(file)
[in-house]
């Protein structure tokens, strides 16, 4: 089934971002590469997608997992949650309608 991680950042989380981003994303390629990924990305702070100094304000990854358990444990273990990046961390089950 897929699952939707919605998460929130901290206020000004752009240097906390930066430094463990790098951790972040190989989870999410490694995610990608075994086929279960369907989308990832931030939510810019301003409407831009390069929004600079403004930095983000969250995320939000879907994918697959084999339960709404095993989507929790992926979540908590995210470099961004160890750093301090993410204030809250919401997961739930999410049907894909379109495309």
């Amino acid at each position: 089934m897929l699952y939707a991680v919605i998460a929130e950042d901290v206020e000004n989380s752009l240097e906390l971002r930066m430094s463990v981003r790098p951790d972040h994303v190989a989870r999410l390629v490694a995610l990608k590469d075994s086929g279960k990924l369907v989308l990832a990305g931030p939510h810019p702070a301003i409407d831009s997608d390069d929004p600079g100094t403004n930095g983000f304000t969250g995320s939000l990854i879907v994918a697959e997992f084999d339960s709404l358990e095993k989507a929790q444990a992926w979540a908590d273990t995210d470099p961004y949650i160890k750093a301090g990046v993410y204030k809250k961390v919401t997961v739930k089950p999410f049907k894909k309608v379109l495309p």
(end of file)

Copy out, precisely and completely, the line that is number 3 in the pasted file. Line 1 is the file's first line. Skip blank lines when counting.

């Amino acid at each position: 089934m897929l699952y939707a991680v919605i998460a929130e950042d901290v206020e000004n989380s752009l240097e906390l971002r930066m430094s463990v981003r790098p951790d972040h994303v190989a989870r999410l390629v490694a995610l990608k590469d075994s086929g279960k990924l369907v989308l990832a990305g931030p939510h810019p702070a301003i409407d831009s997608d390069d929004p600079g100094t403004n930095g983000f304000t969250g995320s939000l990854i879907v994918a697959e997992f084999d339960s709404l358990e095993k989507a929790q444990a992926w979540a908590d273990t995210d470099p961004y949650i160890k750093a301090g990046v993410y204030k809250k961390v919401t997961v739930k089950p999410f049907k894909k309608v379109l495309p």